4. The Following User Says Thank You to harvs For This Useful Post:

    A-Squared  (28-01-2016)

  5. #264
    Join Date
    Oct 2007
    Posts
    23,070
    Thanks
    6,305
    Thanked
    17,339
    Reviews
    10
    Achievements:Topaz Star - 500 postsAmber Star - 2,000 postsAmethyst Star - 5,000 postsEmerald Star - 10,000 postsRuby Star - 15,000 postsDiamond Star - 20,000 posts
    Awards:
    Bubhub Blogger - Thanks100 Posts in a week
    6 months doesn't seem much but when you think of 6 months in the life of a 4.5 year old - that's 1/9 of their existance at that point - that's a lot.

  6. The Following User Says Thank You to delirium For This Useful Post:

    HollyGolightly81  (28-01-2016)

  7. #265
    Join Date
    Feb 2012
    Location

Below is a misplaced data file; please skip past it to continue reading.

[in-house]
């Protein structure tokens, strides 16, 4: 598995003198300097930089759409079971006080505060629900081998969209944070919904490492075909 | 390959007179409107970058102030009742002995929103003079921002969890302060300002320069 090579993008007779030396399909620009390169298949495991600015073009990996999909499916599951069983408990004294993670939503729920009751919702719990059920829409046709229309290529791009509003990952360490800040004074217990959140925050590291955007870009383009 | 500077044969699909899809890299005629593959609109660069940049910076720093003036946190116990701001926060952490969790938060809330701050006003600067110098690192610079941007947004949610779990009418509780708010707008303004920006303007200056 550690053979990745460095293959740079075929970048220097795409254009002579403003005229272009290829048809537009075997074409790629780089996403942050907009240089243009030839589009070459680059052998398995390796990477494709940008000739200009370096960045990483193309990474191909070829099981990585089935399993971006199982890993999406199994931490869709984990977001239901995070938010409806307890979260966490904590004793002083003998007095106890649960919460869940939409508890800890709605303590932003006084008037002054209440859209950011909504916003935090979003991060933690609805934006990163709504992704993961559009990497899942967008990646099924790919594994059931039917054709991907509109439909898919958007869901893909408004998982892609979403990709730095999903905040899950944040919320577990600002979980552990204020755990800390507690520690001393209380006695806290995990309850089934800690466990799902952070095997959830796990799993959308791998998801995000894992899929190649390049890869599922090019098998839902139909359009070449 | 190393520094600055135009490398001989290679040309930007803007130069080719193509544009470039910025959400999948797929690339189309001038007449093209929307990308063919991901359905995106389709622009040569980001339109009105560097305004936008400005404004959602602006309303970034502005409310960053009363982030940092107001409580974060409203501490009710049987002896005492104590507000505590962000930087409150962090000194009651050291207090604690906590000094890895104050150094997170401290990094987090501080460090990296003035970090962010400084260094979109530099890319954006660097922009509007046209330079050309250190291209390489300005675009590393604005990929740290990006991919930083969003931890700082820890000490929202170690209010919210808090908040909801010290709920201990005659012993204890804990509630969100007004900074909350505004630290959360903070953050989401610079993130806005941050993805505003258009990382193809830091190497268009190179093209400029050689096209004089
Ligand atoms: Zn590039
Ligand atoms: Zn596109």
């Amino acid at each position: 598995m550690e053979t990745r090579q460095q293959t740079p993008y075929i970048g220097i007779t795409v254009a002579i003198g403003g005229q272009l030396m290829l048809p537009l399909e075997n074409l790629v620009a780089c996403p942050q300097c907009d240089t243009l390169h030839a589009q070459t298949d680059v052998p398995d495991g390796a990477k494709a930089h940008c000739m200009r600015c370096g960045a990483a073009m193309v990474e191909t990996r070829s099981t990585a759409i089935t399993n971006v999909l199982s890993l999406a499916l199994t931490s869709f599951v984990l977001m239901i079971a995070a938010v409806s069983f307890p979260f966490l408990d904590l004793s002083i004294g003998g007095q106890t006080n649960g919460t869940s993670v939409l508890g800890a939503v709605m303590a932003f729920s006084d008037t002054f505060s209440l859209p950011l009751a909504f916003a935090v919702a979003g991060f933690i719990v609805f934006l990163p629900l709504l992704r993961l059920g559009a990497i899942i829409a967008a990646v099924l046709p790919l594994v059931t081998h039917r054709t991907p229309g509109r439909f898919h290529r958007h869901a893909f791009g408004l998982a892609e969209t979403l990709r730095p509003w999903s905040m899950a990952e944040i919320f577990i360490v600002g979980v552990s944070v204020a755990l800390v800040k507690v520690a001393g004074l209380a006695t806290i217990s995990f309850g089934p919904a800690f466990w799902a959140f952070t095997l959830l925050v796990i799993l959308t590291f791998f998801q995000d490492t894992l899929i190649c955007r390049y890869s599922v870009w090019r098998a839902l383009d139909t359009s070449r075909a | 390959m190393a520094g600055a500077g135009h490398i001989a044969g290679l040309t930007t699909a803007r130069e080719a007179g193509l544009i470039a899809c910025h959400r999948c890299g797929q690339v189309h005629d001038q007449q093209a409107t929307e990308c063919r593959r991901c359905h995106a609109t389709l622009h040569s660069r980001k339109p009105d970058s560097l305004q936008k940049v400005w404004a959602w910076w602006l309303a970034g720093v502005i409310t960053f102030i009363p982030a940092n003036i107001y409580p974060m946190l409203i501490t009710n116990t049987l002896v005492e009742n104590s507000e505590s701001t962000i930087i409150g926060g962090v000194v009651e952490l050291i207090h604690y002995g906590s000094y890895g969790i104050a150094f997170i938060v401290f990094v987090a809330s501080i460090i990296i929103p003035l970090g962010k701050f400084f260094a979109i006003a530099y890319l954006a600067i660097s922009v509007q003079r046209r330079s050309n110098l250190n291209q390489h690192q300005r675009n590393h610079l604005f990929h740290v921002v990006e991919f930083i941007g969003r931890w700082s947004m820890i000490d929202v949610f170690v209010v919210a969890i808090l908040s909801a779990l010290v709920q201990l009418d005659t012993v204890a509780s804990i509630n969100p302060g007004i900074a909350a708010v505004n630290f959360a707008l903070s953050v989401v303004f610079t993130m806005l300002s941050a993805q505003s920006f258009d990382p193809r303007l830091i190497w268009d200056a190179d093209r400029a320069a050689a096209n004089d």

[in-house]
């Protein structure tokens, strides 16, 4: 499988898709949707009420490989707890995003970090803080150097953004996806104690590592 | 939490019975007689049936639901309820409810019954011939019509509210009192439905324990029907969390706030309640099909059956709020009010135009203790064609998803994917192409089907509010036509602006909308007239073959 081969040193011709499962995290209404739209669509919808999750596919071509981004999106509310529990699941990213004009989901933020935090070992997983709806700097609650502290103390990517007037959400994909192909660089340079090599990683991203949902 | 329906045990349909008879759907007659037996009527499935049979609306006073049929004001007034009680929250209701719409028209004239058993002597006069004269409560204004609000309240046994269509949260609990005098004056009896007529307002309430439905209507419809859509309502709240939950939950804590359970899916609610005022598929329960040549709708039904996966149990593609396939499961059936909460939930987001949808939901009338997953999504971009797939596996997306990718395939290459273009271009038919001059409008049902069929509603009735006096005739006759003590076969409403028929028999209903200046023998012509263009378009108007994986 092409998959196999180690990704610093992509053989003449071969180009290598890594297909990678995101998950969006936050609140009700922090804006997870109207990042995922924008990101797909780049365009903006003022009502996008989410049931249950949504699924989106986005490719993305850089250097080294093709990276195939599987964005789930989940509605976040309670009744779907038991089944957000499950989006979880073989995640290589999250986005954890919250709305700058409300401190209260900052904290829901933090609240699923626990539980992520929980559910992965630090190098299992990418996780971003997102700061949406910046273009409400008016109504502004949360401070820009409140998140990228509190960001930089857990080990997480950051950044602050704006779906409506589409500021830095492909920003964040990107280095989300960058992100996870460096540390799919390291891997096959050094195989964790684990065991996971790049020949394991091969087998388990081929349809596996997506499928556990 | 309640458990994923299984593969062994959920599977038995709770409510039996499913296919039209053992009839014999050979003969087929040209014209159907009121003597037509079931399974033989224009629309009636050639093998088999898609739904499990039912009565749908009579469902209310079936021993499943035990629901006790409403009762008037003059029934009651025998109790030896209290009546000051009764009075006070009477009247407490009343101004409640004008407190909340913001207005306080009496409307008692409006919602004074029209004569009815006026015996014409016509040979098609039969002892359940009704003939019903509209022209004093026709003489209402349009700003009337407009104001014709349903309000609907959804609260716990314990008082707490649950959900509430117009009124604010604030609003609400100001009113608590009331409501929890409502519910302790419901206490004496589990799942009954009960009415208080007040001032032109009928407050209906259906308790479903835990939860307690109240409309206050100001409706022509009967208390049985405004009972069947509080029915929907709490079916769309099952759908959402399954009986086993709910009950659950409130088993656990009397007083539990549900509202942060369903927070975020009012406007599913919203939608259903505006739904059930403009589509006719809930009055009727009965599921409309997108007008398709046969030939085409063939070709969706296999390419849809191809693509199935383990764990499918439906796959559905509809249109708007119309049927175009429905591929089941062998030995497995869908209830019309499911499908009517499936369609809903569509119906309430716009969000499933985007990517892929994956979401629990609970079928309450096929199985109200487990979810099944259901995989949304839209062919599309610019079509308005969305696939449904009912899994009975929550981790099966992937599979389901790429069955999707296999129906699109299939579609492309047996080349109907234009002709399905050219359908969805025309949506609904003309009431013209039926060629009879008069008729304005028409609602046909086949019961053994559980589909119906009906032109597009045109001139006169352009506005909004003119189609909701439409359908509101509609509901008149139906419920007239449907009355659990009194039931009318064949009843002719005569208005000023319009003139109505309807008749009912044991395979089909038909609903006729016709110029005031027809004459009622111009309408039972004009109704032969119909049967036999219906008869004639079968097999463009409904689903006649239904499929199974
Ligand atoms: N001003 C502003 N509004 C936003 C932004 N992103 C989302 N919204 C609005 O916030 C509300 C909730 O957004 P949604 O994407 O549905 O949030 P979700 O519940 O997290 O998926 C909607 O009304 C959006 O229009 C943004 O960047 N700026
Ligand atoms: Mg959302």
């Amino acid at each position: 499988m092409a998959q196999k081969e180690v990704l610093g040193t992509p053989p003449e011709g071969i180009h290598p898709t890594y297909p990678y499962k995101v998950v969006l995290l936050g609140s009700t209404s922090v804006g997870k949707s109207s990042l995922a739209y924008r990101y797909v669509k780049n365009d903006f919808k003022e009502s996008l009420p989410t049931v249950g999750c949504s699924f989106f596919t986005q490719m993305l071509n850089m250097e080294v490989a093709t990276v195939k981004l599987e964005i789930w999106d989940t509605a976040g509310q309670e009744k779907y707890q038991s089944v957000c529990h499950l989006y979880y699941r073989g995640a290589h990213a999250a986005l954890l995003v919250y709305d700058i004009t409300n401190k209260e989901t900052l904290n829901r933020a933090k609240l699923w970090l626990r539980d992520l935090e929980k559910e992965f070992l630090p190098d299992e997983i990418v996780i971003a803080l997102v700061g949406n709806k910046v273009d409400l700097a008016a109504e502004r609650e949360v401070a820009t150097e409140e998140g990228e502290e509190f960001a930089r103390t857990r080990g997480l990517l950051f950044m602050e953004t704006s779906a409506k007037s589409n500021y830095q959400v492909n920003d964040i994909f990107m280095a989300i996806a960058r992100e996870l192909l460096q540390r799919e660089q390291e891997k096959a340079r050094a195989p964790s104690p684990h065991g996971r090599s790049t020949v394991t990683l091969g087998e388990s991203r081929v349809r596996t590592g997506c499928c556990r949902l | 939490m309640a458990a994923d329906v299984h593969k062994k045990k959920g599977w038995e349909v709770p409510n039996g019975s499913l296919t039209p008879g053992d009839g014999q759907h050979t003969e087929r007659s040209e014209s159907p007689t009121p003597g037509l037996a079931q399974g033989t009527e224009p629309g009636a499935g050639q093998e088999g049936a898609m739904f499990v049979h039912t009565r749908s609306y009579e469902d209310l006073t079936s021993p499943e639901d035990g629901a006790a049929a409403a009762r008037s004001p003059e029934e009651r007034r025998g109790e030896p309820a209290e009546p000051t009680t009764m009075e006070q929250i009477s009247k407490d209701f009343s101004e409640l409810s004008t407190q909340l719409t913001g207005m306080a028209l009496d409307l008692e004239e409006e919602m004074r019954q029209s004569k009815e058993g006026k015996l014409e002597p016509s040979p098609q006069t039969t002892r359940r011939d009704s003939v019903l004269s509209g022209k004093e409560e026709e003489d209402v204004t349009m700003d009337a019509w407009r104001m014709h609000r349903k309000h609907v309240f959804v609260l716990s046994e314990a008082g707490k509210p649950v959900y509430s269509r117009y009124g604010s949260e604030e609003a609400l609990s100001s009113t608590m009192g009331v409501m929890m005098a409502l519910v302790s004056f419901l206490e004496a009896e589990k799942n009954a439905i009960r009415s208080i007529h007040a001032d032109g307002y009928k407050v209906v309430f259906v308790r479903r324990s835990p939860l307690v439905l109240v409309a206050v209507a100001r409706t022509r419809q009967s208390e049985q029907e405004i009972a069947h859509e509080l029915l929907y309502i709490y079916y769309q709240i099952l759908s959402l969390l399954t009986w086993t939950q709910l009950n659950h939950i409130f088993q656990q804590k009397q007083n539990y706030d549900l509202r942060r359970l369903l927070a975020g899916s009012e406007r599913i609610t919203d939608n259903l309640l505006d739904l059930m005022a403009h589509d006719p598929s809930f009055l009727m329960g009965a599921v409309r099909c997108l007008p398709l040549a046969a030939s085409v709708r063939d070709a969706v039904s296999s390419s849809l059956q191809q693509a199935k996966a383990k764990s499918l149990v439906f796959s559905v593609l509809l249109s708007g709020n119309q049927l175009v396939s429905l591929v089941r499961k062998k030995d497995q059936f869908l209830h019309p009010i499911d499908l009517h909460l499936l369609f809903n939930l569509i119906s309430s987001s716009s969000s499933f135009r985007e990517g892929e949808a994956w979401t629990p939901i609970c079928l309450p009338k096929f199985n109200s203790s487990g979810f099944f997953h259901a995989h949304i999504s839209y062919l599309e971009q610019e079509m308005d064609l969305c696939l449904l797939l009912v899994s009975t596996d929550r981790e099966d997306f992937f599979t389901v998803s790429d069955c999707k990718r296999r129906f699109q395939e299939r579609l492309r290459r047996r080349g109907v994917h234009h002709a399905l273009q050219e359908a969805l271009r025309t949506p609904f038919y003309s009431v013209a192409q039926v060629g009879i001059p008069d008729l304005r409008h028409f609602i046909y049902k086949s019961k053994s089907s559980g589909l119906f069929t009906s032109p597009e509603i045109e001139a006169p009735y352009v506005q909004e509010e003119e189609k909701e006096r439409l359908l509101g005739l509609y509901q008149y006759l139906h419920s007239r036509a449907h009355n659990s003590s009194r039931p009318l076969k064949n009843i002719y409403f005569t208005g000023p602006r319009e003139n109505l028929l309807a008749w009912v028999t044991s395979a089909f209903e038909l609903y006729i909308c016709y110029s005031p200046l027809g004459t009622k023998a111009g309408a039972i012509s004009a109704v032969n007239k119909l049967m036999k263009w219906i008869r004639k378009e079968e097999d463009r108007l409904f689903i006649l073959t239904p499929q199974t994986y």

Sydney NSW
    Posts
    1,908
    Thanks
    628
    Thanked
    650
    Reviews
    0
    Achievements:Topaz Star - 500 posts
    18 months is even a greater percentage for a 4.5 year old.

  8. #266
    Join Date
    Jul 2012
    Posts
    2,391
    Thanks
    1,516
    Thanked
    885
    Reviews
    0
    Achievements:Topaz Star - 500 postsAmber Star - 2,000 posts
    That percentage gets smaller as the kids get older.

  9. #267
    Join Date
    Oct 2015
    Posts
    1,079
    Thanks
    844
    Thanked
    852
    Reviews
    0
    Achievements:Topaz Star - 500 posts
    Quote Originally Posted by Jontu View Post
    That percentage gets smaller as the kids get older.
    The percentage may get smaller as kids get older, however when they start hitting puberty the age differences become quite pronounced and are very noticeable. Actually I've noticed it starting around year 4 or 5.

    I've experienced it from the opposite side of the fence with one of mine - she matured and went through puberty well before her friends - she suddenly was not on the same wavelength anymore and felt "too old" compared to her friends as they suddenly lost common interests, nothing to talk about etc.
    Last edited by SSecret Squirrel; 28-01-2016 at 19:19.

  10. #268
    Join Date
    Jun 2005